Friday, October 14, 2011

Discovering Your Inner Steve (Jobs)

When Steve Jobs, the visionary of Apple died, I think the whole world stopped for a moment. At least it did for me. We all lost something that day. We lost something special, someone special. We lost an innovator, creator, and charismatic leader. We lost an icon. But I'm not here to get all gushy though. After all, he was still human, an eccentric and hot-tempered perfectionist who reportedly used to scream at employees. But what he accomplished is almost unparalleled. With recent comparisons to Thomas Edison or Henry Ford, Jobs instinctively knew what the consumer wanted, and he gave it to them. More importantly, he knew what you wanted even before you did, sometimes. He saw what could be, before the rest of us, and beyond what anyone could ever imagine. He understood his purpose in life. He understood that good wasn't necessarily the best. He wasn't distracted by what everyone else was thinking or doing–he knew what he needed to do and went out and did it, all with a sense of urgency, no less.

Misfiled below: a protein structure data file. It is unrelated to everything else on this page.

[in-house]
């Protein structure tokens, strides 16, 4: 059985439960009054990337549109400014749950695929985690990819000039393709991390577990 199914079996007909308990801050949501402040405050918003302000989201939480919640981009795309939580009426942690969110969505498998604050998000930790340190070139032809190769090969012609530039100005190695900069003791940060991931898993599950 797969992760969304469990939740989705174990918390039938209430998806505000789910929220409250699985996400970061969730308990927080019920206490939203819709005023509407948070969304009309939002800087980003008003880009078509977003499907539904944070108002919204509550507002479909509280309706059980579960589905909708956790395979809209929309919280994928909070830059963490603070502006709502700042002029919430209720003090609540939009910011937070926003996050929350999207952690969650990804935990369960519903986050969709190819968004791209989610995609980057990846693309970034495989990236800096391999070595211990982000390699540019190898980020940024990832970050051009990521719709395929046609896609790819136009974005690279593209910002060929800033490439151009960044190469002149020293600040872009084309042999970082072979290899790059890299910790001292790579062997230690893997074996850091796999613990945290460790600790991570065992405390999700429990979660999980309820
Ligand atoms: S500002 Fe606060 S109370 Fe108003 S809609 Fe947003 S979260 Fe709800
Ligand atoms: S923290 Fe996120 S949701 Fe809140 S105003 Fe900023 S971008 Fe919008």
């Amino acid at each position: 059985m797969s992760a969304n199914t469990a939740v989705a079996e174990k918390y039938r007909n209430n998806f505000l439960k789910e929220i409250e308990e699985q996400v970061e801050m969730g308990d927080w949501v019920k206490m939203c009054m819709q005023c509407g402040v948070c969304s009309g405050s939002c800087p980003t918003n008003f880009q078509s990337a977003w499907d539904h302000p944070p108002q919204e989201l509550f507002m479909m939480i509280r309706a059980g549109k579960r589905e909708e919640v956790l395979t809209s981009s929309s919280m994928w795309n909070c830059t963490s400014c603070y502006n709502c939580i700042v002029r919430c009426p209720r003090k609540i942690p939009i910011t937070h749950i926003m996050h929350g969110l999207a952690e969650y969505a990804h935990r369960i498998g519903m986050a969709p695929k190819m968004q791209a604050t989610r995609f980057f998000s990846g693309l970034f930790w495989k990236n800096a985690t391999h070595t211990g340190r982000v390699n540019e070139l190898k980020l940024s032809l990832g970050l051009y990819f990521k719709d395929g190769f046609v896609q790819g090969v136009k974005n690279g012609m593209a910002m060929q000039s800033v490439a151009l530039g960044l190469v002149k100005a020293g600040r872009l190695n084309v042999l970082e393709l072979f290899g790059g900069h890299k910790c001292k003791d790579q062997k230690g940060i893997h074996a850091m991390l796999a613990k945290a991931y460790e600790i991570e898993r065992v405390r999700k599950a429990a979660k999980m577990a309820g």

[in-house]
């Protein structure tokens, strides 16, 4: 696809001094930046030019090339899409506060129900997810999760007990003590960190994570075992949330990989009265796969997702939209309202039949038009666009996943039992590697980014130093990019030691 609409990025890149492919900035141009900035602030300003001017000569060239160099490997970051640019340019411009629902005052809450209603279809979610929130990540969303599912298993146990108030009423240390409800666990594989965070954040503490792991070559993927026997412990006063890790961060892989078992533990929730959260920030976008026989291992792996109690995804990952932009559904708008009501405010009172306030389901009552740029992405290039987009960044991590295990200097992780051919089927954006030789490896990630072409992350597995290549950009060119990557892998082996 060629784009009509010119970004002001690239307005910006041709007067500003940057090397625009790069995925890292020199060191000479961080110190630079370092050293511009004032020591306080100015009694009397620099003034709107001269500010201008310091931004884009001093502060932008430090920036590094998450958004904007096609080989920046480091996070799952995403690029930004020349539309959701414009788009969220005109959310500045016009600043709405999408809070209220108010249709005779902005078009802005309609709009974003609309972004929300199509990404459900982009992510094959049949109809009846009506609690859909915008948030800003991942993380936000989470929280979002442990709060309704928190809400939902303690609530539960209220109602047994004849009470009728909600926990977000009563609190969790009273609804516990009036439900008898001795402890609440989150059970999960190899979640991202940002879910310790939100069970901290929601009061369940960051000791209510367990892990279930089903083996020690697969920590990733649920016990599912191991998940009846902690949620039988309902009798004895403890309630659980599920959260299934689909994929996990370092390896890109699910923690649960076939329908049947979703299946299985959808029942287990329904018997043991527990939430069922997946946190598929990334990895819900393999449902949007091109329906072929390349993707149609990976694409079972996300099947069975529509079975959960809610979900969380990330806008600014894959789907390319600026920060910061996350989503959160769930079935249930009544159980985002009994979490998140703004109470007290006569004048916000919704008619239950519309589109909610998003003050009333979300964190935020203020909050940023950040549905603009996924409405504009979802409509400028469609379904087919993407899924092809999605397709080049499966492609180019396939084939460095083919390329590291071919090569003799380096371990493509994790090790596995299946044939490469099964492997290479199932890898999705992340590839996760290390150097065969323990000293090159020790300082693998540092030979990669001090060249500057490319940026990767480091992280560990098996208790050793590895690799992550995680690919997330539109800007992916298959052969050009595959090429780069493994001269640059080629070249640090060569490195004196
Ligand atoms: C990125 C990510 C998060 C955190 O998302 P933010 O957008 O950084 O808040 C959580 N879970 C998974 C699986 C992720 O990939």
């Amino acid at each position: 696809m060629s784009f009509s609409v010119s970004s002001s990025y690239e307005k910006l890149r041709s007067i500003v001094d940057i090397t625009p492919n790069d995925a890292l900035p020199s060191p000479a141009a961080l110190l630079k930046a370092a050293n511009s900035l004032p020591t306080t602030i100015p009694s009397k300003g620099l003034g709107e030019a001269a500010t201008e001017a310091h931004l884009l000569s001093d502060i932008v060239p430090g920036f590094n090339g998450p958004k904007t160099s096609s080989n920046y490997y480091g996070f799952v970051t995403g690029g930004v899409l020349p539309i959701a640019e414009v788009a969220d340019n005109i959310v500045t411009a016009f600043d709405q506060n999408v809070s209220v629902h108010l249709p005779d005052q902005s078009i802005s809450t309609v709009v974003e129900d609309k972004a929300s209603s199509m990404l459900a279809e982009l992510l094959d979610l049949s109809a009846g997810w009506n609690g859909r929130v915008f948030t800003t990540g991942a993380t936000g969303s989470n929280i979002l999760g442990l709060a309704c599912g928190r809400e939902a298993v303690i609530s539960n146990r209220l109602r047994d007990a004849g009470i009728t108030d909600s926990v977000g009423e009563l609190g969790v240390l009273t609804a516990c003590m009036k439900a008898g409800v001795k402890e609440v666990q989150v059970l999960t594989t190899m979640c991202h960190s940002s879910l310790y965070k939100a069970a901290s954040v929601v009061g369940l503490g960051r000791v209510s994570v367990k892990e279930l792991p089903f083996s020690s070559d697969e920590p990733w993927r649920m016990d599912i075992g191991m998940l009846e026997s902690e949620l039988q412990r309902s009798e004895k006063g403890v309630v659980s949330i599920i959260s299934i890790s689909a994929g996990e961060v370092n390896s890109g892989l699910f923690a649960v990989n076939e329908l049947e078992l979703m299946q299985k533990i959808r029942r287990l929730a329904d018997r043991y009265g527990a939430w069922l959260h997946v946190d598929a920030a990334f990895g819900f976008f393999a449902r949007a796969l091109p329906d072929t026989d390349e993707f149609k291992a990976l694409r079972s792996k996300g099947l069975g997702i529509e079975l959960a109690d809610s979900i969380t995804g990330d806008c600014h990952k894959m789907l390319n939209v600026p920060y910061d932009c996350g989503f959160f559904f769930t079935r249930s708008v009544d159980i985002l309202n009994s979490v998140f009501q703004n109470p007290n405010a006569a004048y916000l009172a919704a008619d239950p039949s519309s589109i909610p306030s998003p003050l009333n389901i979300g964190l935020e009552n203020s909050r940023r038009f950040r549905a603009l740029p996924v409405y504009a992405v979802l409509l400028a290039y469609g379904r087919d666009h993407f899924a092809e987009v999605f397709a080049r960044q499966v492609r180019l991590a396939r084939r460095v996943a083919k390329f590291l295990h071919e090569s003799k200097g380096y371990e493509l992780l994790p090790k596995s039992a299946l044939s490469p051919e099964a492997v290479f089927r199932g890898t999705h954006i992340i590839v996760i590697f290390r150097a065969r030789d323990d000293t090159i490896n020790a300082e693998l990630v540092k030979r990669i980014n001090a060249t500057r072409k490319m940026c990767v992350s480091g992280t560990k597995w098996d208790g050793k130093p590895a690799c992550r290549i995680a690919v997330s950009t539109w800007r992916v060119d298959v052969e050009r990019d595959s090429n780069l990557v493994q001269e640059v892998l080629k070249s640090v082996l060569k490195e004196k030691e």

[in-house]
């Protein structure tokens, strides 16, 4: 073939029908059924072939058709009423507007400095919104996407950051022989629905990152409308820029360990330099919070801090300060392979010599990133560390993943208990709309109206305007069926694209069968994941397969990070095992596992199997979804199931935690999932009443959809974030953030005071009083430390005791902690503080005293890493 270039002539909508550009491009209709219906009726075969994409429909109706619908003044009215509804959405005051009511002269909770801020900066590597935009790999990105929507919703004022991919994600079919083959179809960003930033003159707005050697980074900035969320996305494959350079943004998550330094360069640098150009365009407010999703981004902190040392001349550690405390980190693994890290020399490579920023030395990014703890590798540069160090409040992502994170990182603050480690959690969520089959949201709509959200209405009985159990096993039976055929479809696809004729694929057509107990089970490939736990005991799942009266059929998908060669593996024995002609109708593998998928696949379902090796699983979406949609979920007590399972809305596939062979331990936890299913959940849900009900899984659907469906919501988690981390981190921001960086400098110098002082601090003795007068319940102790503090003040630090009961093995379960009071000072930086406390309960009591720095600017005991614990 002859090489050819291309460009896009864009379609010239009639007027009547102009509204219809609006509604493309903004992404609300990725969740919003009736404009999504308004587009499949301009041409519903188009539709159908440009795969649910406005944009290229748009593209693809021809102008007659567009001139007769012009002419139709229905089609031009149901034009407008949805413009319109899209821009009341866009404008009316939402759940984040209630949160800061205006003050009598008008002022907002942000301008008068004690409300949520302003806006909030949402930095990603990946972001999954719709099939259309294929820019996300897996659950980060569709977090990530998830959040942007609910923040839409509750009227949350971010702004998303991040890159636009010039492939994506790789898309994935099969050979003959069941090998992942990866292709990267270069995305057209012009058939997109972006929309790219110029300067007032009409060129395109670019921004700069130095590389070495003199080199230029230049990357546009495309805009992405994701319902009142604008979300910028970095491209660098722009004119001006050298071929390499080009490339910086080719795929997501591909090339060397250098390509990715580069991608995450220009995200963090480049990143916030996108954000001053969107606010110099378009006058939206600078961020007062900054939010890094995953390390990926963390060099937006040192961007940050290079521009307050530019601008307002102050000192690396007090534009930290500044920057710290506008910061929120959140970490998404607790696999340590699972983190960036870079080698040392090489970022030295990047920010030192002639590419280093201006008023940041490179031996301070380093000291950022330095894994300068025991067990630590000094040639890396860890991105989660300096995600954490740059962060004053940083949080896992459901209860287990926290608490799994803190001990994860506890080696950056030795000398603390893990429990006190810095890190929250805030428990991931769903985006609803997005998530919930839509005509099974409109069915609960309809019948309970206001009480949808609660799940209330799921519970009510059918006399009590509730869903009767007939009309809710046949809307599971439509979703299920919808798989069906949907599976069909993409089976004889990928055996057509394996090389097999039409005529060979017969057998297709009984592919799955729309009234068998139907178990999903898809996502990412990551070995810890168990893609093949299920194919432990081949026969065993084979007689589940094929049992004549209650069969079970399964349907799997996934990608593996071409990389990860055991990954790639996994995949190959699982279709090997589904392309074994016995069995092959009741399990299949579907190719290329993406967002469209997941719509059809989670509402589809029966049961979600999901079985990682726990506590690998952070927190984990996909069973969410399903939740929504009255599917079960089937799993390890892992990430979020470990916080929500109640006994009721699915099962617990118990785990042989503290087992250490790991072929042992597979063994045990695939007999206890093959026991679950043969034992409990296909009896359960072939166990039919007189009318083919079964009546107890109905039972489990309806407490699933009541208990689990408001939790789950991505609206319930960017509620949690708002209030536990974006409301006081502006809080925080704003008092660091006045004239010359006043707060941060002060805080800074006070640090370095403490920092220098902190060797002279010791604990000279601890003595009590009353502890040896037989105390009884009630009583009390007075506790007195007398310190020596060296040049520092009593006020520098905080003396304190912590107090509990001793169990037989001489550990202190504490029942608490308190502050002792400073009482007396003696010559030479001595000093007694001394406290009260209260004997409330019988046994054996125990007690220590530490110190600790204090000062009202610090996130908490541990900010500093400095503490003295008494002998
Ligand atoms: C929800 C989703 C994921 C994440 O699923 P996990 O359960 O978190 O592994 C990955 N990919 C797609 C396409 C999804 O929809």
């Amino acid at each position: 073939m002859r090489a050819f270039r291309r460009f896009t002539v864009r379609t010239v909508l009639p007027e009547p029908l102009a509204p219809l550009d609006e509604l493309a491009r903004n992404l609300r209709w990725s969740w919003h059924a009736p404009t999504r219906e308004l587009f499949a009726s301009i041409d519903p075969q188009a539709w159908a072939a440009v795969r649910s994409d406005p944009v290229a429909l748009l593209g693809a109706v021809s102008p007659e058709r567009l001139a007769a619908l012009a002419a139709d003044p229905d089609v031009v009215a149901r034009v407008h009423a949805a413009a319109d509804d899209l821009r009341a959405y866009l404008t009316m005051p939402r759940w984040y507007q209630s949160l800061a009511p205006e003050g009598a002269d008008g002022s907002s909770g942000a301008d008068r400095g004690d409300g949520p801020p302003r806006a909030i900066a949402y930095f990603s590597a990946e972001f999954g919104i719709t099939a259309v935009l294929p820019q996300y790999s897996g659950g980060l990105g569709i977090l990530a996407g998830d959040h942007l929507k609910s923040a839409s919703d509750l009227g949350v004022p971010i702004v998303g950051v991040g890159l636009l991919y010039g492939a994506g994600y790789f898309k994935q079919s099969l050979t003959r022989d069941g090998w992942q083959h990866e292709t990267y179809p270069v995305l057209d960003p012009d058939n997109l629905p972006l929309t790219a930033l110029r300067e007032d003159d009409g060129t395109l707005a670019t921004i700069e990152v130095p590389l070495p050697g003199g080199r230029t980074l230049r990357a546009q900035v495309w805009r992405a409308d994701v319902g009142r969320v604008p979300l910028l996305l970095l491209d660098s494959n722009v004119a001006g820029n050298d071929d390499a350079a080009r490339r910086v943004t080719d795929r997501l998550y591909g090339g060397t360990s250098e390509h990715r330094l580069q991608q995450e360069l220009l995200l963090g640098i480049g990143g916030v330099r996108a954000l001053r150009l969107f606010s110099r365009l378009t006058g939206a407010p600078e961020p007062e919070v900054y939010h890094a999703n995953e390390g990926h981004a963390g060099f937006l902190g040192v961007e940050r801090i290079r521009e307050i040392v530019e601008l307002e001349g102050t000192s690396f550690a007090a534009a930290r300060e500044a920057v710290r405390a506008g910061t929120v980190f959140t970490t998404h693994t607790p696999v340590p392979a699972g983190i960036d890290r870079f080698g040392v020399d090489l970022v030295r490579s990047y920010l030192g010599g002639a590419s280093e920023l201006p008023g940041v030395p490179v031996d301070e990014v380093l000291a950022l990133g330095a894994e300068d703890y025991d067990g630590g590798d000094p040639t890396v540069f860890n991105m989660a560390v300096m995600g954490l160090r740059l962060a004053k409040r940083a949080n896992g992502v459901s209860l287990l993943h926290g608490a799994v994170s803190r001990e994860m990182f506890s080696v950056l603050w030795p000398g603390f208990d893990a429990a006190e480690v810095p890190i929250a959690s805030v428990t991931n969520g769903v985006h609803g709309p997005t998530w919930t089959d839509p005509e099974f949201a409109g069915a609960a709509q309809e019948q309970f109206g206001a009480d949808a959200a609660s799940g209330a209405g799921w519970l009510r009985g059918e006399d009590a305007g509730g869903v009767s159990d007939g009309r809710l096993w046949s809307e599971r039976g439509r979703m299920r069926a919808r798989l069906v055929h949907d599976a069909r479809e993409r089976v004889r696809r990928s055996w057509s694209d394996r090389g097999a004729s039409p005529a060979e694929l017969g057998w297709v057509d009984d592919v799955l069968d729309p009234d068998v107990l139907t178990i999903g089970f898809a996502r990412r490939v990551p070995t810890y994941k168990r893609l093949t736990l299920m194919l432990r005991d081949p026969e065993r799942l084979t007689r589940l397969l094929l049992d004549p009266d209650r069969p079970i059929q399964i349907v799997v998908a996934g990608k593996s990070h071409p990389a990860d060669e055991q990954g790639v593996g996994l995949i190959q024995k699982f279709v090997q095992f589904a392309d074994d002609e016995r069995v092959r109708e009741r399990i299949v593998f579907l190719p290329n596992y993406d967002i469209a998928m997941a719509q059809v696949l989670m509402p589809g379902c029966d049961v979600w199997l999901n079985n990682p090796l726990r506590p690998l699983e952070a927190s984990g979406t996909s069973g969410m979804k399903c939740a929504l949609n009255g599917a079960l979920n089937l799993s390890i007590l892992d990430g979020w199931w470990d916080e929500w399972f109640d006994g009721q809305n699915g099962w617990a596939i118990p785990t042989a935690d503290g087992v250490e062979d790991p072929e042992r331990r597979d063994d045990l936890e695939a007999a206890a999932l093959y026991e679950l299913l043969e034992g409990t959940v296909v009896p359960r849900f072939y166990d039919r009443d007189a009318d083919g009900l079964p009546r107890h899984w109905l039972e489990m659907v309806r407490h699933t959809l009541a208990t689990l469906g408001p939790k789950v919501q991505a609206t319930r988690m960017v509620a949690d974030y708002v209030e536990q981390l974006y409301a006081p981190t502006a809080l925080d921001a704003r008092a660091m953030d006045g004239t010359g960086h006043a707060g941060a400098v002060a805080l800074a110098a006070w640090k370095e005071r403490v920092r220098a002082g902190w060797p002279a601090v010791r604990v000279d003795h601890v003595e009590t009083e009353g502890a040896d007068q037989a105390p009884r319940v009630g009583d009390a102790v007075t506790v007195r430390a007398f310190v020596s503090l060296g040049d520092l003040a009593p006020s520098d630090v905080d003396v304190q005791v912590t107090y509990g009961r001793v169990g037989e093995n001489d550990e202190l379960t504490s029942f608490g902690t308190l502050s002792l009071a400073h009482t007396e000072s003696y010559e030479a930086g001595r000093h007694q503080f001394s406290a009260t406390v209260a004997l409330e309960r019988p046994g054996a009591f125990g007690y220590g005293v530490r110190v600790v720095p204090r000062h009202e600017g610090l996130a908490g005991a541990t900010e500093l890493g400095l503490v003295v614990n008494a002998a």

From what I hear, he didn't believe in surveys, didn't test his products. He was that sure of himself. How many of us are that confident? How many people believe in themselves and go out and prove it? But that's the DNA of a true leader and innovator. They know their way is the best way and they're bound and determined to point you to it. They are the prospectors of this world, and for them the possibilities are endless. They invest in the future, and fearlessly go after it. They have something to prove, something to contribute, something they are destined to give to the world, and somehow they deliver. Perhaps it's luck. Perhaps it's fate. Perhaps it's pure genius. Whatever IT is, I think there's something in all of us just waiting to be discovered, if we're willing to make the investment and have the courage to trust in our instincts. Steve trusted his, and he was right more often than he was wrong. As I often say, a compass and map will get you far in life, but to actually see where you're going, requires vision.